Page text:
A local scientist is the first from Singapore to receive a prestigious fellowship in marine conservation under the global research organisation Pew.
Dr Neo Mei Lin, 34, a National University of Singapore (NUS) researcher of giant clams, was on Wednesday named a marine fellow by The Pew Charitable Trusts, along with eight other scientists worldwide.
Under the fellowship, Dr Neo will receive US$150,000 (S$202,000) over three years to further her research on giant clam conservation in South-east Asia.
Dr Neo, who has been studying giant clams since 2006, said: "I am very delighted to receive the Pew Marine Fellowship in Marine Conservation as it validates my years of research and outreach efforts on the giant clams.
"The programme will allow me to join the global community of marine conservationists working to solve ocean issues."
Giant clams - which can grow to up to 1.2m long - are known for their intricate body patterns and fan-shaped shells. In Singapore, they live among corals in the Republic's southern shores and islands.
South-east Asia is one of the few regions in the world with a high diversity of giant clam species. But the population of these coastal giants - highly prized as delicacies and decorative materials - is declining.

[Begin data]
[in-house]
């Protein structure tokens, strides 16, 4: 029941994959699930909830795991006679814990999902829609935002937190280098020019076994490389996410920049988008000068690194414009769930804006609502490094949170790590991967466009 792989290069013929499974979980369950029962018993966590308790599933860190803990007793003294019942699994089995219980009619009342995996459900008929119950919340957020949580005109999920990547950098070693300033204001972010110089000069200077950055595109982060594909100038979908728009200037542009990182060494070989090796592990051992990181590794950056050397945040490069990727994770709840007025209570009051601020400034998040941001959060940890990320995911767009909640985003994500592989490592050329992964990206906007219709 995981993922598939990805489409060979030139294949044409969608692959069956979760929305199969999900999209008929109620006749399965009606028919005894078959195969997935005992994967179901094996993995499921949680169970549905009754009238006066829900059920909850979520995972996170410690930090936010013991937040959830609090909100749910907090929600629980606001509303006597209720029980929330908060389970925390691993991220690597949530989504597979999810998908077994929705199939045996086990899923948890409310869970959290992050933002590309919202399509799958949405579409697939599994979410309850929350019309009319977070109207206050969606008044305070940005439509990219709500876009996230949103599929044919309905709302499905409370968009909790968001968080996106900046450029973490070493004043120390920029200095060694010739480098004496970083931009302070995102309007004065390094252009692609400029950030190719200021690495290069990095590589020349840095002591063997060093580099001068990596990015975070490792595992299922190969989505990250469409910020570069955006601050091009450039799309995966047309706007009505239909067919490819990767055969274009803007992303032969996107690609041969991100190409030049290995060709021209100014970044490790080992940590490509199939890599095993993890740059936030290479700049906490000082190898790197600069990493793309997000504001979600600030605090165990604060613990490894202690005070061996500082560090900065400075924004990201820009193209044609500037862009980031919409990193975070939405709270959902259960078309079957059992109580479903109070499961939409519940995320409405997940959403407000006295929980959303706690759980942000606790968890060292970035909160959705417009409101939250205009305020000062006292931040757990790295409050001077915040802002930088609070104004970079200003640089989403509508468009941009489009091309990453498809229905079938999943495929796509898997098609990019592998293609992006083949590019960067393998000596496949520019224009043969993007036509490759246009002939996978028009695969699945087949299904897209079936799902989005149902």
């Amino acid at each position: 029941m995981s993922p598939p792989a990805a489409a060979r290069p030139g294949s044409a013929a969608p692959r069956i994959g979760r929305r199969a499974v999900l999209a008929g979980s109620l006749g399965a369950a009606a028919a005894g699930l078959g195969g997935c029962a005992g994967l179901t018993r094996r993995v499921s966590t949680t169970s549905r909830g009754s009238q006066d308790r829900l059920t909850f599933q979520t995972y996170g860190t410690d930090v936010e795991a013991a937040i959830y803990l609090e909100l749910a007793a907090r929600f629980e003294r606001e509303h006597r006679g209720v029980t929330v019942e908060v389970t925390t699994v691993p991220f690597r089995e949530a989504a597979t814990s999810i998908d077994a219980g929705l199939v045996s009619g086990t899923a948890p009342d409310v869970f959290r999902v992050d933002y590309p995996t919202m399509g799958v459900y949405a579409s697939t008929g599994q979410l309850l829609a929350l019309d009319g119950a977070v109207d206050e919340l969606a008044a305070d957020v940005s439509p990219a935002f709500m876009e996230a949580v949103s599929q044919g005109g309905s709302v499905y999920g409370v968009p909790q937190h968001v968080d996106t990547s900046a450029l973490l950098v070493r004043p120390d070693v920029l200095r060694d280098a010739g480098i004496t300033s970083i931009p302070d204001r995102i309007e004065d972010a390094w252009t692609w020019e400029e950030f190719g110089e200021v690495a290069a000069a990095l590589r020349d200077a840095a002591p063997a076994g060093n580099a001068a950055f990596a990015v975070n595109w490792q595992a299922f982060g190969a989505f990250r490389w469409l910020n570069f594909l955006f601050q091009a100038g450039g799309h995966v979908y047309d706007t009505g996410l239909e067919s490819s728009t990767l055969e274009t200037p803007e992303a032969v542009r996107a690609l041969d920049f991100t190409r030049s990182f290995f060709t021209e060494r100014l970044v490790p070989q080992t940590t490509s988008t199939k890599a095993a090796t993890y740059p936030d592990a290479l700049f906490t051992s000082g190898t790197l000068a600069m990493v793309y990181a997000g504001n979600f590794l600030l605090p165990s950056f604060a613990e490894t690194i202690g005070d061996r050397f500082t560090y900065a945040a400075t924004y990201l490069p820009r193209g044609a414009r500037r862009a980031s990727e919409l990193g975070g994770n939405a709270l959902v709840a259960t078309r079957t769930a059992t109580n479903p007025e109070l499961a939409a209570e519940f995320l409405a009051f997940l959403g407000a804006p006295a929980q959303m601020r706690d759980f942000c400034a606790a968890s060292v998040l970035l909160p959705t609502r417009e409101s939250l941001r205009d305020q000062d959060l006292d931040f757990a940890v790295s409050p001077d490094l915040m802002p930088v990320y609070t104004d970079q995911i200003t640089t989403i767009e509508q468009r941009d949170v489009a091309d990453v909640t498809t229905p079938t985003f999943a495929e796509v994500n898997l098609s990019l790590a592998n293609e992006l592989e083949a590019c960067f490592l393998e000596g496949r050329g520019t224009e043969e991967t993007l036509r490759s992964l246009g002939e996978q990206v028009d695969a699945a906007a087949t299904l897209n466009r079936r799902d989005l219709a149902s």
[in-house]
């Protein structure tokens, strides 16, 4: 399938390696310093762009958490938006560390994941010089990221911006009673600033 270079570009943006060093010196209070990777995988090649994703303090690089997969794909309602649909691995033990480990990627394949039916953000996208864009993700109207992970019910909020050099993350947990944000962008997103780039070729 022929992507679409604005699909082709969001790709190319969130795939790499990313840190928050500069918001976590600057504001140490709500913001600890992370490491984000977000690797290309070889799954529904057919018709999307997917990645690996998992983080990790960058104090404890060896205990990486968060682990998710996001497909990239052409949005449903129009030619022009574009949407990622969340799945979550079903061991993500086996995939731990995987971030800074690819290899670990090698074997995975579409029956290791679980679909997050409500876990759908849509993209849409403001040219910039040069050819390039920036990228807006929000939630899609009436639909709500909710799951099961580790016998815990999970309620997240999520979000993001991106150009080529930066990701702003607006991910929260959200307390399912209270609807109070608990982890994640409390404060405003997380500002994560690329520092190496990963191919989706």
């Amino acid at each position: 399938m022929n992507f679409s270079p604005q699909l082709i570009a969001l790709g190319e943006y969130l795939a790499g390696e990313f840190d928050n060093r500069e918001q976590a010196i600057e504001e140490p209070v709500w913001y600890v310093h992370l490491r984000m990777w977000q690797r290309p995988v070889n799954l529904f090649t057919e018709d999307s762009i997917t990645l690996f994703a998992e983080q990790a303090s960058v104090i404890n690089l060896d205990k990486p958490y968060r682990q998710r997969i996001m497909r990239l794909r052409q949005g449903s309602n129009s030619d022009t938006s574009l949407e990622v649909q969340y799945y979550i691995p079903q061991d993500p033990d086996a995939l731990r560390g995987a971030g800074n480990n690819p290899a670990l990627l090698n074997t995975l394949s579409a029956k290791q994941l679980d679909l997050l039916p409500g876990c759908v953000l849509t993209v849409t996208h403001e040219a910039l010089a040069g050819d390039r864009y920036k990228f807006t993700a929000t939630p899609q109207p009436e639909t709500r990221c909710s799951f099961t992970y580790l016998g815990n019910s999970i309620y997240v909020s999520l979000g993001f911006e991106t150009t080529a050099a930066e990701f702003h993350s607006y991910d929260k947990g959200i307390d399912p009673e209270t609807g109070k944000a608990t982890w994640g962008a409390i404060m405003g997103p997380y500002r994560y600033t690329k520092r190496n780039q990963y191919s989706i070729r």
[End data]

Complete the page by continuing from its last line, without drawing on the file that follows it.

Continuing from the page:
A 2017 study of giant clams worldwide led by Dr Neo found that the world's largest giant clam species, the Tridacna gigas, is the most threatened mollusc.
Out of 31 sites around the world where the species was known to be present, its population was either severely depleted or could no longer be found at 26 sites.
Dr Neo, a senior research fellow at NUS' Tropical Marine Science Institute, will examine current trends in giant clam harvesting, consumption and trade in the region, and map out areas where giant clams are most at risk.
With the data gathered, she aims to conduct a first-of-its-kind regional workshop in mid-2022 to share updates on research, identify reasons for population decline and recommend ways to boost protection of the clams.
The clams' large size could be due to their ability to feed in two ways - by using their gills to capture food and by ingesting nutrition produced by the photosynthetic algae that grow in their folds.
Giant clams are also a source of food for fish and crabs, and they can help to clean up the water column by filtering out nutrients and other larger particles.
The fellowship currently comprises 189 researchers from 40 countries.